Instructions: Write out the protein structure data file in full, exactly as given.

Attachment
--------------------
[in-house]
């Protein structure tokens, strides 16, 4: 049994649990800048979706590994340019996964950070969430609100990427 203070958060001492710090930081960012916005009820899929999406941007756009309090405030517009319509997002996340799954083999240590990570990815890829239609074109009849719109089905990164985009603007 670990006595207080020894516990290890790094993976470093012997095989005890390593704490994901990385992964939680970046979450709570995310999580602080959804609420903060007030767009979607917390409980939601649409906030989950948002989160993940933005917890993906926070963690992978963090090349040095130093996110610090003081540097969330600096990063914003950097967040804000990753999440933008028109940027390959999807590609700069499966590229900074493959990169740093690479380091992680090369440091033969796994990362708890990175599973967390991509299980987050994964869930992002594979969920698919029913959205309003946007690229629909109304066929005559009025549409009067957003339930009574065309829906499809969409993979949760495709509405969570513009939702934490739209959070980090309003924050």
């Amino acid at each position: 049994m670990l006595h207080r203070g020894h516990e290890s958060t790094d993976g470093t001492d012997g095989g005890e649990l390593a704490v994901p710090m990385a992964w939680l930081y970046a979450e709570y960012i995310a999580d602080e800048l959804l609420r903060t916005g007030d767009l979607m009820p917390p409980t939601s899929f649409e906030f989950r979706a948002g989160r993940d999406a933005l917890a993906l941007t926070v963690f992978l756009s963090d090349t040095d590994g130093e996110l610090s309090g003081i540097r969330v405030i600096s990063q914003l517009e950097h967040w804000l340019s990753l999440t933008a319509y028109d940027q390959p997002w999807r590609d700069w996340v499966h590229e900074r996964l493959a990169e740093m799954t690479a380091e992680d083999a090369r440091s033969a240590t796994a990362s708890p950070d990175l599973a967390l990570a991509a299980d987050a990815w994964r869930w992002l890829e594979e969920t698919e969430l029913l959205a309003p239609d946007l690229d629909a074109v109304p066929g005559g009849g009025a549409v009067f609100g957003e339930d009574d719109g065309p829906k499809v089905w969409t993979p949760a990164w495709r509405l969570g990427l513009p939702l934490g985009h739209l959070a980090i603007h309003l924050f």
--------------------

[in-house]
């Protein structure tokens, strides 16, 4: 049994649990800048979706590994340019996964950070969430609100990427 203070958060001492710090930081960012916005009820899929999406941007756009309090405030517009319509997002996340799954083999240590990570990815890829239609074109009849719109089905990164985009603007 670990006595207080020894516990290890790094993976470093012997095989005890390593704490994901990385992964939680970046979450709570995310999580602080959804609420903060007030767009979607917390409980939601649409906030989950948002989160993940933005917890993906926070963690992978963090090349040095130093996110610090003081540097969330600096990063914003950097967040804000990753999440933008028109940027390959999807590609700069499966590229900074493959990169740093690479380091992680090369440091033969796994990362708890990175599973967390991509299980987050994964869930992002594979969920698919029913959205309003946007690229629909109304066929005559009025549409009067957003339930009574065309829906499809969409993979949760495709509405969570513009939702934490739209959070980090309003924050």
């Amino acid at each position: 049994m670990l006595h207080r203070g020894h516990e290890s958060t790094d993976g470093t001492d012997g095989g005890e649990l390593a704490v994901p710090m990385a992964w939680l930081y970046a979450e709570y960012i995310a999580d602080e800048l959804l609420r903060t916005g007030d767009l979607m009820p917390p409980t939601s899929f649409e906030f989950r979706a948002g989160r993940d999406a933005l917890a993906l941007t926070v963690f992978l756009s963090d090349t040095d590994g130093e996110l610090s309090g003081i540097r969330v405030i600096s990063q914003l517009e950097h967040w804000l340019s990753l999440t933008a319509y028109d940027q390959p997002w999807r590609d700069w996340v499966h590229e900074r996964l493959a990169e740093m799954t690479a380091e992680d083999a090369r440091s033969a240590t796994a990362s708890p950070d990175l599973a967390l990570a991509a299980d987050a990815w994964r869930w992002l890829e594979e969920t698919e969430l029913l959205a309003p239609d946007l690229d629909a074109v109304p066929g005559g009849g009025a549409v009067f609100g957003e339930d009574d719109g065309p829906k499809v089905w969409t993979p949760a990164w495709r509405l969570g990427l513009p939702l934490g985009h739209l959070a980090i603007h309003l924050f």